A little surprise for your guests
Sweeney said: ‘Captain Cranach has sold me the Diana. I shall be running her myself.’
‘But you can’t,’ Susan said, ‘can you?’
‘I was at sea,’ Sweeney said, ‘as a younger man. My ticket is still valid.’
He spoke with a simple yet majestic confidence. Cranach said:
‘A little surprise for your guests, eh? No need to worry, Miss Malone. A boat like this, with a crew like she has, runs herself. The skipper’s not a lot more use than that wooden painted lady under the bowsprit.’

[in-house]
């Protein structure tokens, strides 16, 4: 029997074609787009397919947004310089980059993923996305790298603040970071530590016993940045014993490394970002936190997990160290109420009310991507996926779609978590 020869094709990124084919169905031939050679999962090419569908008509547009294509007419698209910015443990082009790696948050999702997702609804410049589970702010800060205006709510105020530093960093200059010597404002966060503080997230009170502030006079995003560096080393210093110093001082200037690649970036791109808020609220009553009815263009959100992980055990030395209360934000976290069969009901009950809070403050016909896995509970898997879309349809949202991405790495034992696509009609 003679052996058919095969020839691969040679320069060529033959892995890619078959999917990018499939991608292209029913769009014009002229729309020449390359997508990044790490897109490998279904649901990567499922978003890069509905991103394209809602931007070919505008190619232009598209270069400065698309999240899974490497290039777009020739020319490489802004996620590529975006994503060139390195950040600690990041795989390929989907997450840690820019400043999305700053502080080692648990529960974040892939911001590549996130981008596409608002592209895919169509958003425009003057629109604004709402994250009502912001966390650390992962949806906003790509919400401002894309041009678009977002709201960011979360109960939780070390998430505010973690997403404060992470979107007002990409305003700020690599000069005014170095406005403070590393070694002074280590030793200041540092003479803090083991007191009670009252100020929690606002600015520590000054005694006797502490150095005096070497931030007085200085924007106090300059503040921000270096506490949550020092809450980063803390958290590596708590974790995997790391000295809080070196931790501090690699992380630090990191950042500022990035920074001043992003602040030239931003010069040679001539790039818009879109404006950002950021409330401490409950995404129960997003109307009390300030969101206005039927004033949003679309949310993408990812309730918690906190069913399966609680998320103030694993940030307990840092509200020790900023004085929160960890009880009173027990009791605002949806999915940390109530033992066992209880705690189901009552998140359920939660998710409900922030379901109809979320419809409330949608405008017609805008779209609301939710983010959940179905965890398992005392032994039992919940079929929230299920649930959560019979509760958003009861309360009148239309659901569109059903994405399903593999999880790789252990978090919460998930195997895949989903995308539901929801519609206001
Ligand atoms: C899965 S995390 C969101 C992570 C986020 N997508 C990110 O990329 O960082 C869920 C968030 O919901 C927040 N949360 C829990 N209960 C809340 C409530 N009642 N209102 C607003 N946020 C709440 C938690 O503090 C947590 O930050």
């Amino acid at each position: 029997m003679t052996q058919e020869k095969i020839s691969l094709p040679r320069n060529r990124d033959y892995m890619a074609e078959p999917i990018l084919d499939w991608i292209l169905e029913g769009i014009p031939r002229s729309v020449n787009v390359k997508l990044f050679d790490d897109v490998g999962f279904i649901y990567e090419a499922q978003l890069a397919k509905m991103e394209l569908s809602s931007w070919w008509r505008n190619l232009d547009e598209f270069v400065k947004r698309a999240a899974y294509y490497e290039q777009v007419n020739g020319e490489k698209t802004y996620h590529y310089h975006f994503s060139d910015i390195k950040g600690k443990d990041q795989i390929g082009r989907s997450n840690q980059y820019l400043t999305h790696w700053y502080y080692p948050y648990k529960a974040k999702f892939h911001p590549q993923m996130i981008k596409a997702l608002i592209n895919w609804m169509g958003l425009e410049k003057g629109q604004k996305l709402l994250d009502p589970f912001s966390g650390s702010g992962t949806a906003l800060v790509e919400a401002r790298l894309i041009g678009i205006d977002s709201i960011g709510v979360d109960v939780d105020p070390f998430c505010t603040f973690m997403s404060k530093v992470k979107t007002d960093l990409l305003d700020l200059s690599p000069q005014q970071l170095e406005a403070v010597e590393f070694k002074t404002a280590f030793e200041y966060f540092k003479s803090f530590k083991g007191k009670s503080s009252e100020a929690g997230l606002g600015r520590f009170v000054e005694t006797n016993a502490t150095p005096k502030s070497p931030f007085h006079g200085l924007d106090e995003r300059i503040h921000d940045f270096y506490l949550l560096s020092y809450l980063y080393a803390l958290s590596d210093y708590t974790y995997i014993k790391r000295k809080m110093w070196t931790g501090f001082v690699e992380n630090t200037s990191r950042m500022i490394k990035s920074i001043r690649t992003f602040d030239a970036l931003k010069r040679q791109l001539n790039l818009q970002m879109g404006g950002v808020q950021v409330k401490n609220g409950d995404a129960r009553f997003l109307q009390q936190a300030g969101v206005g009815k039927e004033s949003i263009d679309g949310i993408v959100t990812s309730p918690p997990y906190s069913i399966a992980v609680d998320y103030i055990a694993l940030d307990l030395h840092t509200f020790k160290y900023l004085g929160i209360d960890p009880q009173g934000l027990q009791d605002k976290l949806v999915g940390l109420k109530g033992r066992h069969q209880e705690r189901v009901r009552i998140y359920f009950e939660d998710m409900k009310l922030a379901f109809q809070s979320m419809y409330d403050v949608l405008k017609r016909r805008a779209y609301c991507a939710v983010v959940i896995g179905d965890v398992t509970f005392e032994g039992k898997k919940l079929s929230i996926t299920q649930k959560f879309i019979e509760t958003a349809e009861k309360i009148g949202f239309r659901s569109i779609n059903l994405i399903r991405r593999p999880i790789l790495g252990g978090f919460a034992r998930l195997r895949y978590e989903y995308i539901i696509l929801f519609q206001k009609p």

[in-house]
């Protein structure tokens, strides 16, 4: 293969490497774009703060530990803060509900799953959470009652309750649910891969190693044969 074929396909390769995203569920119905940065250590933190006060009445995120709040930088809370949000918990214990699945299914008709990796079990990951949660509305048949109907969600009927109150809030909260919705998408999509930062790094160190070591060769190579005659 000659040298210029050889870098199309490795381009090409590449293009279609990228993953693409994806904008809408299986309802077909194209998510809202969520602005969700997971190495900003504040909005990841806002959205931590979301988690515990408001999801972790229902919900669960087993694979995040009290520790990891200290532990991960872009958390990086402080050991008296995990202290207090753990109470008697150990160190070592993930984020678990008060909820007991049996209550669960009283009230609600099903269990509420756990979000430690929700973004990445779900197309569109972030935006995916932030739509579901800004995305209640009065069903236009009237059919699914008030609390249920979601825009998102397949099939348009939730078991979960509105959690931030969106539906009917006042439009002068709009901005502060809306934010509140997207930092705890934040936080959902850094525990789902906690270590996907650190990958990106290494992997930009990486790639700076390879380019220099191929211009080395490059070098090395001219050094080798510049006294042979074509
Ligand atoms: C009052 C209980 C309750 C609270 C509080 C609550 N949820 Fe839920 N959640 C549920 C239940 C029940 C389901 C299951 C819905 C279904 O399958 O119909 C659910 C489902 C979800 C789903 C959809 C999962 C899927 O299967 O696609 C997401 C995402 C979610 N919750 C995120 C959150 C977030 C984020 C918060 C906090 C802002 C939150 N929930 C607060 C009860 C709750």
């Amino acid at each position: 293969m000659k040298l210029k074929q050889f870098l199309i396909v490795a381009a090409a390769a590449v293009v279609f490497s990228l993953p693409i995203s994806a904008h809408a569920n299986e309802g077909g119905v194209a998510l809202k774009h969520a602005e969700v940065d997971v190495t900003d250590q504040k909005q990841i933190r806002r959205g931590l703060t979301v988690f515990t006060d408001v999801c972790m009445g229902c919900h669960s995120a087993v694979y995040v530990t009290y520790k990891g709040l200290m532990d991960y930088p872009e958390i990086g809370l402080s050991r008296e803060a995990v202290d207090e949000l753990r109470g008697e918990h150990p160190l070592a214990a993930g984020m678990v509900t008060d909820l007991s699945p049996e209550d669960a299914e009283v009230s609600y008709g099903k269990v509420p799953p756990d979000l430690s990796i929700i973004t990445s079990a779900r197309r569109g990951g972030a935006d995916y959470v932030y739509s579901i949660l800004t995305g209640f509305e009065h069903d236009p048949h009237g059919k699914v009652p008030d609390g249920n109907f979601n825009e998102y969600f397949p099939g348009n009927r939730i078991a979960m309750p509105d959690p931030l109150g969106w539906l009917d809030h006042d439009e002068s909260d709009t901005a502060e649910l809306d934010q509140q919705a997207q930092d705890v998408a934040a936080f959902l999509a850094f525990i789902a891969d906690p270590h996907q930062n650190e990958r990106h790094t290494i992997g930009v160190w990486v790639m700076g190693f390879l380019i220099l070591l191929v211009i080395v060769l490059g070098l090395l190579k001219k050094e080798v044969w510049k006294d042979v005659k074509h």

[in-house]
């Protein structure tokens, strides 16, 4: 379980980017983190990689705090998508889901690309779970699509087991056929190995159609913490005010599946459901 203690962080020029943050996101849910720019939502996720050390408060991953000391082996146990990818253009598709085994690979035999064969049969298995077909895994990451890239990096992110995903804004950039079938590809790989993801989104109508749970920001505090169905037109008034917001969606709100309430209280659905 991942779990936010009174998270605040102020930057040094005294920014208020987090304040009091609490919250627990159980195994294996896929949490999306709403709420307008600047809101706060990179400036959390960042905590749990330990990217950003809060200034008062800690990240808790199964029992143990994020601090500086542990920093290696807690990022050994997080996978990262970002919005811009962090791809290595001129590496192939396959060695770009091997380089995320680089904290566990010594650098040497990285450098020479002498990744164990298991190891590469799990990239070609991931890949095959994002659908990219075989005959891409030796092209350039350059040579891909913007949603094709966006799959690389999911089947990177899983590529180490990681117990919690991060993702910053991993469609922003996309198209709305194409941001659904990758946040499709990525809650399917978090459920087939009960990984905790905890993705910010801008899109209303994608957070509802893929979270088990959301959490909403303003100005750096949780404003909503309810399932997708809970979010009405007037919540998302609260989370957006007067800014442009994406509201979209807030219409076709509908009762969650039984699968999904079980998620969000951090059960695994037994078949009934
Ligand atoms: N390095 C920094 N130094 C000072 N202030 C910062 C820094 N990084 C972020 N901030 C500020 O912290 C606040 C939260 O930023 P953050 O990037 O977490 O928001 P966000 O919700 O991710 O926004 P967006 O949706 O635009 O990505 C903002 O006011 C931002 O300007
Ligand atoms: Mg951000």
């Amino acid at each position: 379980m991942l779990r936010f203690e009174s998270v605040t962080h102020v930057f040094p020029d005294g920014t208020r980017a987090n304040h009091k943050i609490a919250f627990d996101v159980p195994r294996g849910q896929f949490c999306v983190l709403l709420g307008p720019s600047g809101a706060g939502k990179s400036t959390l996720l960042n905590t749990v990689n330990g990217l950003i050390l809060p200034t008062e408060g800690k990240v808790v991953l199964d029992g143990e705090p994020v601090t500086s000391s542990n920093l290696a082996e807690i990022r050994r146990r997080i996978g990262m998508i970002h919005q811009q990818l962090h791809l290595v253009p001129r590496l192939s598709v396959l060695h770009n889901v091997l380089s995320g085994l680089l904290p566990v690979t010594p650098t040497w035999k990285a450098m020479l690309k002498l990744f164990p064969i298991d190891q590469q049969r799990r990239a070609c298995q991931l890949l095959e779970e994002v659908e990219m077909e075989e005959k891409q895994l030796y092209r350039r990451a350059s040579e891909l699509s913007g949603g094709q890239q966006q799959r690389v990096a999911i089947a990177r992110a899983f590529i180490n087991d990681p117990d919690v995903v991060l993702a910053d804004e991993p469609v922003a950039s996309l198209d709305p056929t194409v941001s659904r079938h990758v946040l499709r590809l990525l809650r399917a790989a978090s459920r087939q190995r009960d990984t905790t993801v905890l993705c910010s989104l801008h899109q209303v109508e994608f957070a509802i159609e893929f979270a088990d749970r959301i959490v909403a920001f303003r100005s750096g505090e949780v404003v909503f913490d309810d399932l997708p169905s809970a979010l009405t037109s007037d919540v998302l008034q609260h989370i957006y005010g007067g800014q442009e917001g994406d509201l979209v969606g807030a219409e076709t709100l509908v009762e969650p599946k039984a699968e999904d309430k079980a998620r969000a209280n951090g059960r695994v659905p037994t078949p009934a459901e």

‘The others don’t know, either?’ Susan asked Sweeney. ‘None of them?’
‘No,’ Sweeney said. ‘The point did not seem worth mentioning.’
Apprehension was succeeded by a feeling of strangeness, of excitement almost. She looked at Sweeney and thought: we are in his hands, denizens of his small world. He had not told her, or any of them, of this, but had been willing that she should find out. It was part of a monumental indifference. And yet she did not feel that he was indifferent to the party he had brought with him. She wondered, should she tell the others? Sweeney looked at her.
‘Do you regard it as a point worth mentioning, Susan?’ he asked.
‘No,’ she said. ‘I don’t think so, Sweeney.’